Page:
Reimagining “Industrial Poop”: A Nonprofit Incentivizes Solutions to CO2 Problem


September 29, 2015: Tech Times

The bitter reality of climate change is that the bulk of local and global pollution disproportionately affects the world’s poor. Instead of taking action, countries tend to argue over who is responsible for different bits of industrial waste. Aside from carbon markets and credits, how do we create incentives to get the rich to give a damn and actually do something?

A challenge of climate change is that developing countries don’t have a choice but to resort to fossil fuels. This Bloomberg Business article states that “there’s a widespread, understandable desire to pretend that poor countries don’t need to pollute to develop—that they can escape their poverty without increasing carbon dioxide emissions.” To wit, carbon emissions didn’t rise in 2014, even though the world economy grew by 3.3 percent, but stayed stable because developing countries are polluting with the best of us.

The World Bank echoes this basic problem: “Climate change is fundamentally a development issue. It threatens to exacerbate poverty and hurt economic growth. At the same time, how countries grow and the investments they make to meet the energy, food and water needs of an expanding population can fuel climate change, raising risks worldwide, or contribute to solutions.” World Bank President Jim Yong Kim believes that growth can’t be dialed down, and that what we have to do instead “is decouple growth from carbon emissions.”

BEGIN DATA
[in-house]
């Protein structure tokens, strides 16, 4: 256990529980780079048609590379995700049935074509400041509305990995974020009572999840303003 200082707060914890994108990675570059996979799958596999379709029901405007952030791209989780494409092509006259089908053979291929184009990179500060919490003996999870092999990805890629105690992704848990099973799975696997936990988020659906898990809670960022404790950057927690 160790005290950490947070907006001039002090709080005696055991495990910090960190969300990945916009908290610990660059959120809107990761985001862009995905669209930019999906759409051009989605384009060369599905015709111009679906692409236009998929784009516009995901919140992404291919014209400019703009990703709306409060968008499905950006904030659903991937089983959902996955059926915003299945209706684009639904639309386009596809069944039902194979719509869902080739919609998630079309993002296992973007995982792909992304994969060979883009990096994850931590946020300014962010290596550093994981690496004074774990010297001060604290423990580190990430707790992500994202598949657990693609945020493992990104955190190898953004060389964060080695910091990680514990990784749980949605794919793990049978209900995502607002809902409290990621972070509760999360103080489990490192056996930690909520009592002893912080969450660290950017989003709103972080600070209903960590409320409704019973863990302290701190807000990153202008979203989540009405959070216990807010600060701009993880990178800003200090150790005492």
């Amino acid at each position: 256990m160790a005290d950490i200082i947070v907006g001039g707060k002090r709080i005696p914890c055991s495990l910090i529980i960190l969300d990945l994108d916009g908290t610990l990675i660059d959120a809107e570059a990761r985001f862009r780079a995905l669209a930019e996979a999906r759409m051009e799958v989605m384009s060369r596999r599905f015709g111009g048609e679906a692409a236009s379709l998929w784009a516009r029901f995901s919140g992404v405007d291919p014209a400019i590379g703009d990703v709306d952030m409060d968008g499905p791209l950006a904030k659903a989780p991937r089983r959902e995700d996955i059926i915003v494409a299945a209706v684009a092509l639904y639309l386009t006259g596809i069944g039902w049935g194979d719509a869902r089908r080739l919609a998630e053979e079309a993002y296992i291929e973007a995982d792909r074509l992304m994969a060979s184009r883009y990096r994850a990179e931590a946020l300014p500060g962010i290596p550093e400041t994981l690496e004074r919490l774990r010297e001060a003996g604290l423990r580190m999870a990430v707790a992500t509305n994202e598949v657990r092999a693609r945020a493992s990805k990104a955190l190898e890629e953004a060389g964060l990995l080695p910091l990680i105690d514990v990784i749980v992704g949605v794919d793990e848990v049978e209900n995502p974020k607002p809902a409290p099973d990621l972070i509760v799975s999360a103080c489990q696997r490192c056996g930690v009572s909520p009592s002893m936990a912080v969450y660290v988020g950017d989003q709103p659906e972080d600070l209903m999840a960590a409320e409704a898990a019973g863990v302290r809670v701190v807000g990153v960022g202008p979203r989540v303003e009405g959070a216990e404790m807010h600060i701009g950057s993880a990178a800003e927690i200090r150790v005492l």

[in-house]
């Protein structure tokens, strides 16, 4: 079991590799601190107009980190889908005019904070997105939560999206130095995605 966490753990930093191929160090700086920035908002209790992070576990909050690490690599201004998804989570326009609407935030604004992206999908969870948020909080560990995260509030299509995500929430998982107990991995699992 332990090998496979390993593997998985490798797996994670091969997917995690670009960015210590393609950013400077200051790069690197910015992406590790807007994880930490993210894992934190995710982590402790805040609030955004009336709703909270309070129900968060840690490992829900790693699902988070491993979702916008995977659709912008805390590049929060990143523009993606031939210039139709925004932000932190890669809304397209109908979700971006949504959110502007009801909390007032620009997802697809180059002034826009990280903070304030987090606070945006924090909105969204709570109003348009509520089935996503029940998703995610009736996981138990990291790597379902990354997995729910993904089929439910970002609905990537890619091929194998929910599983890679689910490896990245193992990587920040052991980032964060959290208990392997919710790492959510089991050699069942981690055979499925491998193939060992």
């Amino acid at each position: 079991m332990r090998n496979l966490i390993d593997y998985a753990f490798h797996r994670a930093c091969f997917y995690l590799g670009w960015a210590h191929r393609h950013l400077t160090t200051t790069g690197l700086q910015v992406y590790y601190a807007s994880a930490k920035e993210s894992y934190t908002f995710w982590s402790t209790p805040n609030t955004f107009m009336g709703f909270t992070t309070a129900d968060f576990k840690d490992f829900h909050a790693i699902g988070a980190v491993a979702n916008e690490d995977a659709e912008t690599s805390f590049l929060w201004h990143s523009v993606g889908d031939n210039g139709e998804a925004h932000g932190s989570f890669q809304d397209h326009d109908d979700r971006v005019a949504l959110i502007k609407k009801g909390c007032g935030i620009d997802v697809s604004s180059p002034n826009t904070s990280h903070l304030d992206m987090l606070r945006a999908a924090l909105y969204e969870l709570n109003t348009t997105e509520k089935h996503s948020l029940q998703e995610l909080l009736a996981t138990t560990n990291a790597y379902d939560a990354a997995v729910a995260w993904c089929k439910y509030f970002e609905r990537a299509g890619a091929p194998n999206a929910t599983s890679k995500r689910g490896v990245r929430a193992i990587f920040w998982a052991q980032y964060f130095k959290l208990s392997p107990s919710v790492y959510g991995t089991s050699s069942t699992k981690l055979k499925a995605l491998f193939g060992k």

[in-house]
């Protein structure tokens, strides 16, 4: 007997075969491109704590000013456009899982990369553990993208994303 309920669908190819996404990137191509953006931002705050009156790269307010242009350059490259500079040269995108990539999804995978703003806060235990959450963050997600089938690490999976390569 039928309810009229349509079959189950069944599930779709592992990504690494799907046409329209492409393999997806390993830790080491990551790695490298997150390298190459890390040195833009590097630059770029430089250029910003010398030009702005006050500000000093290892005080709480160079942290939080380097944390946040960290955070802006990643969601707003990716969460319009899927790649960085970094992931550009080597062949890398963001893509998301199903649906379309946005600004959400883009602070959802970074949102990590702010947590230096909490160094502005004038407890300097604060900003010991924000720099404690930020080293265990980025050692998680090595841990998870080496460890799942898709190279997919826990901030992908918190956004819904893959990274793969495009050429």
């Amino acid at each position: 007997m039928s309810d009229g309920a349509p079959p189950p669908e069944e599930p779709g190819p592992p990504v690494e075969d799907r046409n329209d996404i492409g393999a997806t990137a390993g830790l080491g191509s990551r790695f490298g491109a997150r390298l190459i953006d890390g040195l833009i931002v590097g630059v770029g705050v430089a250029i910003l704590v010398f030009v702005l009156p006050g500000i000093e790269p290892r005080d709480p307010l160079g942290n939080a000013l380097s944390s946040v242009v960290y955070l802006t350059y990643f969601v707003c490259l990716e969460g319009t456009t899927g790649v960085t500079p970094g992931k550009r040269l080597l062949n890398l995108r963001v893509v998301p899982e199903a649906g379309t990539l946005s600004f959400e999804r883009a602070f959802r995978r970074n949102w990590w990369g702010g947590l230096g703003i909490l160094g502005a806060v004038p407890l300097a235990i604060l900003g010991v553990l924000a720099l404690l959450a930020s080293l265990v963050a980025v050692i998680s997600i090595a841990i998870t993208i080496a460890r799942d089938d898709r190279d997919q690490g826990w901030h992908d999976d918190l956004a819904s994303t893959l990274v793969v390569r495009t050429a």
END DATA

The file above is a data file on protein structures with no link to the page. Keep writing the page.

The XPrize, a nonprofit that puts big money where its mouth is, has taken this advice to heart and has offered $20 million to a team that finds an innovative way to turn excess carbon into high rises and sneakers. The NRG Cosia Carbon XPrize wants “new, groundbreaking, transformational approaches to converting CO2 emissions into valuable products” such as “new and sustainable building materials; low-emission transportation fuels; and alternative chemical products that can be used to make everything from clothing and running shoes, to safer, stronger automobiles and breakthrough medicines.”

Whether these competitions work is hard to say, as it takes years for companies to develop the technology. For example, the $25-million Virgin Earth Challenge started in 2007 and still hasn’t awarded a prize, although it has a handful of finalists. Adrian Corless, CEO of Carbon Engineering (a finalist in the Virgin Earth Challenge), told Canada’s CBC that his company may also enter the XPrize, but points out the reality that “the costs in developing technology that are relevant in terms of carbon capture at a large scale, they are very, very large, so whether it’s going to motivate new entrants into this field or not for $20 million, I think you have to have your own reason for being in this space beyond that.”

Rewarding corporations for solutions for bad corporate behavior smacks of social inbreeding, in that we don’t really know how the result will benefit the world as a whole. Dr. Paul Bunje, Principal and Senior Scientist, Energy & Environment for XPrize, told Gigaom Research that the goal is really to spur market innovation. “In an XPrize competition, though there are only a couple of teams that will share in the money, there are way more winners,” says Bunje. “And we want to see as many teams as possible going into the marketplace as quickly as possible… We want to give them a chance to accelerate the deployment of their technology because that’s the kind of thing that’s really going to drive the ultimate impact of the prize.”

An issue to consider with these kinds of prizes is how local communities take action while millions are being spent on tech investment. NPQ has reported on the advocacy of environmental organizations that call for behavior and urban planning changes that not only reduce greenhouse gas emissions but improve communities. Creating products from carbon may be attractive to big companies, but let’s hope these prizes eventually lead to big changes that work for the world.—Amy Butcher